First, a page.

Lesson 1: The Battle Over Reconstruction: The Aftermath of War
As the Civil War drew to a close, the social, political and economic conditions within the rebellious southern states fueled discussion about how to restore them to the Union. This lesson plan will examine the nature and extent of some of these social, political and economic conditions and how they influenced the early thinking about and attempts at restoring the southern states to the Union. Students will consider the economic and material impact of the Confederacy’s defeat with the assistance of an interactive map that combines statistics and data with the thoughts and ideas of the people living through this difficult period. In coming to understand the physical and political devastation of the war, students will have a basis for better appreciating the challenges facing the nation as it worked toward devising a workable solution for Reconstruction.
Beyond the obvious material destruction, there was more to reconstruct in the South than buildings, farms, manufacturing and railroads—there were social and political relationships to rebuild. With that in mind, this lesson will consider the impact that secession, war, and defeat had on the social and—to some extent—the political status of the southern states. In what sense were southern states connected to the Union after the surrender at Appomattox? Would public opinion in a fractured and wounded nation move the political drama of restoration toward vengeance, mercy, or some combination of these? Would the smoldering resentments in a devastated South lead to deeper and further divisions, or was there room for reconciliation and acceptance of social change. Students will also examine the impact of public opinion upon the rights of former slaves. What would be the status of these newly freed slaves? Upon completing this lesson, students will begin to see the outlines of a constitutional crisis (covered extensively in Lesson 2 of this unit) that ultimately would lead to the impeachment of President Andrew Johnson as Congress struggles to direct and control Reconstruction policy in the face of an executive emboldened by the strength of wartime powers and a legacy of popular support.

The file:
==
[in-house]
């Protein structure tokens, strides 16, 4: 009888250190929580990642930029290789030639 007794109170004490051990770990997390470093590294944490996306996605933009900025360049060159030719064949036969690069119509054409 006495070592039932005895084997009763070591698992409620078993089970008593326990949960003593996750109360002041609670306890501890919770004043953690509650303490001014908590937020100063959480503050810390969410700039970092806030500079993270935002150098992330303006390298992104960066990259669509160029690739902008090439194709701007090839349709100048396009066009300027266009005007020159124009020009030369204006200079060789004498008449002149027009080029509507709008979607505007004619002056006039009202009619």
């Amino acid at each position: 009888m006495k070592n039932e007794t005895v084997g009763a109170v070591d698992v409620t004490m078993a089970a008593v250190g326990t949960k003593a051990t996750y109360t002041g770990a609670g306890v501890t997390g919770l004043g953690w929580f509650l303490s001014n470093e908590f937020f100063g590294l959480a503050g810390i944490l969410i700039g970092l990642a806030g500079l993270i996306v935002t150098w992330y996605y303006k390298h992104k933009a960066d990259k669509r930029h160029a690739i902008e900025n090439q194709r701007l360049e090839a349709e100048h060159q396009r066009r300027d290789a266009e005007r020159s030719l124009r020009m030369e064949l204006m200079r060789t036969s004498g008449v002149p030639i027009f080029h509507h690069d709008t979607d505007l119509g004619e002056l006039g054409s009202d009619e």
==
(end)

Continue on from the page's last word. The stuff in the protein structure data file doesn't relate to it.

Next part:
How did the experience of social and political upheaval of the Civil War influence people to think about the process of Reconstruction?
Describe the general character of the social conditions within the nation in the aftermath of war.
Demonstrate their ability to navigate through a statistical map interactive and use information gathered there to inform their understanding of the political, social and economic crisis confronting the nation during Reconstruction.
Distinguish the central and driving ideas at work in original documents surrounding Reconstruction and be able to discuss their impact on events.
Identify specific problems that may have emerged given the attitudes and conditions prevalent in the defeated South.
Discuss how these attitudes and ideas may have helped or hindered Reconstruction.